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The Case Against Chicken Breast

Look at those breasts...
I really don't like white meat.  And I don't like waste.  So I've never really been a fan of the neat little packages of boneless, skinless chicken breast.  I went through a period where I tried really hard to like it, since we were lead to believe that it's lack of fat (and accordingly taste) is better for us.  But it never stuck, and even before I changed the way I ate I was far more inclined to buy a package of bone in chicken thighs or, better yet a whole chicken, than a package of chicken breast.

So I was relieved when I came across a little blurb in a magazine, still years before I changed my family's diet and probably while I was pregnant with my first child (I think I remember this blurb being in a parenting magazine...), that stated that a chicken thigh has only a tad more fat and a lot more minerals than a chicken breast.  Vindication!

Since then, obviously, I have completely changed the way I look at meat.  Now it's not just chicken thigh, it's whole pastured chicken that I'm fortunate to be able to raise myself (I've graduated from the tractoring system shown above to full free ranging, although I did still use the tractor as their shelter).  On very rare occasions I do buy a package of chicken breast tenders so I can treat my kids to homemade chicken strips, but I feel this is an acceptable compromise only because we eat plenty of whole roasted chicken, bone stock made from the bones, and more recently, the offal far more often than this occasional treat.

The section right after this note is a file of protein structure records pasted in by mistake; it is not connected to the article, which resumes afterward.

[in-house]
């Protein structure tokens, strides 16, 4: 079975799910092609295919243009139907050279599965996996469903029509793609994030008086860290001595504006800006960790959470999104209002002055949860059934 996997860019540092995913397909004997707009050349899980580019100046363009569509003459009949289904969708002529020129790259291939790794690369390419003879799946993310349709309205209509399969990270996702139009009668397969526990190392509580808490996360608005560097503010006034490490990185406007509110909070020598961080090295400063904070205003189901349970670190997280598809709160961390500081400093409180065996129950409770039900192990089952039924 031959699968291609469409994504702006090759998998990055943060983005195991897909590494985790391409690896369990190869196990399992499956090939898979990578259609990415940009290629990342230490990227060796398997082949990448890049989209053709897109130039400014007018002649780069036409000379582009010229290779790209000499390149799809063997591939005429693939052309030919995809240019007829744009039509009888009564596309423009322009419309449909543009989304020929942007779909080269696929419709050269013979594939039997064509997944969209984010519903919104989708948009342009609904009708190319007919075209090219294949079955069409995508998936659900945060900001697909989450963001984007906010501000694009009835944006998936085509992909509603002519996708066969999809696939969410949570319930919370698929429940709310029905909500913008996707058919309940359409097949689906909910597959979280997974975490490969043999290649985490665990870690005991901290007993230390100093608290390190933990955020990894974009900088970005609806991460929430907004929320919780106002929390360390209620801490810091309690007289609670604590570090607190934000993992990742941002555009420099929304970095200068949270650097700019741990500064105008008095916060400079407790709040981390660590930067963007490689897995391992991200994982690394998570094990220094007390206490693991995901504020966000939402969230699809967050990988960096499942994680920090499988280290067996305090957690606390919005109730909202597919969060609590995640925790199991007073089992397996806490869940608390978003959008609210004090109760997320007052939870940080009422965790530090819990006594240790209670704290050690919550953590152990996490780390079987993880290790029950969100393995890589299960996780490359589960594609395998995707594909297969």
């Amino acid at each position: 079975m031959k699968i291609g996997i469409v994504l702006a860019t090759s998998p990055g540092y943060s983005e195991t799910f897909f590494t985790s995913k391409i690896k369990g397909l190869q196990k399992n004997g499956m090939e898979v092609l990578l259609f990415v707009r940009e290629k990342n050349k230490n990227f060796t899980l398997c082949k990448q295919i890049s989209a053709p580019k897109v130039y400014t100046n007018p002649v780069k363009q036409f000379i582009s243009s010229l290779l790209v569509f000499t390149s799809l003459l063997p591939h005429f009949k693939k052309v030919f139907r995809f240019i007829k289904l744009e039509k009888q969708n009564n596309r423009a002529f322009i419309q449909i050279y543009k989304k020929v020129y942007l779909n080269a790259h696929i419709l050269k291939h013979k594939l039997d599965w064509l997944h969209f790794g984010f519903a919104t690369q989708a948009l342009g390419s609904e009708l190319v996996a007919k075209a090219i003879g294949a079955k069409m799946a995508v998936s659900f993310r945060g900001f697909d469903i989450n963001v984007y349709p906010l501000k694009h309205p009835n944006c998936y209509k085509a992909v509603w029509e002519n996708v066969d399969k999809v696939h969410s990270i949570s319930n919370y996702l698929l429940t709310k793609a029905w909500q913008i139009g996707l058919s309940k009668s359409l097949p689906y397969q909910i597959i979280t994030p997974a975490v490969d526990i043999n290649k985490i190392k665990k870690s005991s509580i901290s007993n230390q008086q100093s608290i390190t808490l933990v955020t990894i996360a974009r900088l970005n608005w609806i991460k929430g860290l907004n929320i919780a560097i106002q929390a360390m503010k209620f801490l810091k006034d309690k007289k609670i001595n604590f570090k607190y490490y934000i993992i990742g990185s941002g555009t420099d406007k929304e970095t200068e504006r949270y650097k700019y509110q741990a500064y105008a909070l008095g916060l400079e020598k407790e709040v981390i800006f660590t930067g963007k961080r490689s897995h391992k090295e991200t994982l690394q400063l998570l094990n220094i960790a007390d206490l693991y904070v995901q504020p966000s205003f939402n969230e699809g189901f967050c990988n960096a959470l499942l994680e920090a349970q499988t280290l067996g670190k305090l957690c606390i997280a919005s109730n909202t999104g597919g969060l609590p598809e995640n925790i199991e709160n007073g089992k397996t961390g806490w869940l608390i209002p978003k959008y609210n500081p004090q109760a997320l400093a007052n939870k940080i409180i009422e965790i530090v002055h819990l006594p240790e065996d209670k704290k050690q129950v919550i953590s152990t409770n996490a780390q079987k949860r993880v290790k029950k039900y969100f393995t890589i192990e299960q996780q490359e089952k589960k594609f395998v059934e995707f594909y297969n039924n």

You've likely fall victim to the very same rhetoric I did years ago.  Chicken breast is healthy because it's lower in fat, particularly saturated fat... and it's true. But let me take a moment to scream it to the heavens...


Think about- for thousands upon thousands of years our ancestors ate what?  Soy burgers?  No.  Meat (the WHOLE meat), in season vegetables and fruits, grains, legumes, nuts, seasonal full fat (raw) dairy (or cultured dairy if eaten out of season), and eggs.  Eggs, meat, and dairy were particularly prized and cherished because of their nutritional density.  None of these were low fat- these weren't colored pastuerized egg whites, skim milk, hydrogenated butter-like-substance, or you guessed it, boneless skinless chicken breast.  These were the only foods available, more or less, for thousands of years.  Yet heart disease is relatively modern, with the first heart attack diagnosed in 1912 and rising sharply beginning in the middle of the century (right around the time several things became commonplace- white sugar, white flour, industrial meat, and homogenized milk... coincidence?  I tend to think not).  Metabolic disorders such as diabetes rose at about the same time and rate.  But recently the lipid hypothesis, the reason we all decided in the 70's that fat is bad, especially saturated fat, has come into question and doctors at Harvard (among others, but you just have to mention Harvard first) have come to the conclusion that saturated fat does NOT cause heart disease.   That, in a one paragraph nutshell, is why the fat content of your meat should be the last thing you worry about.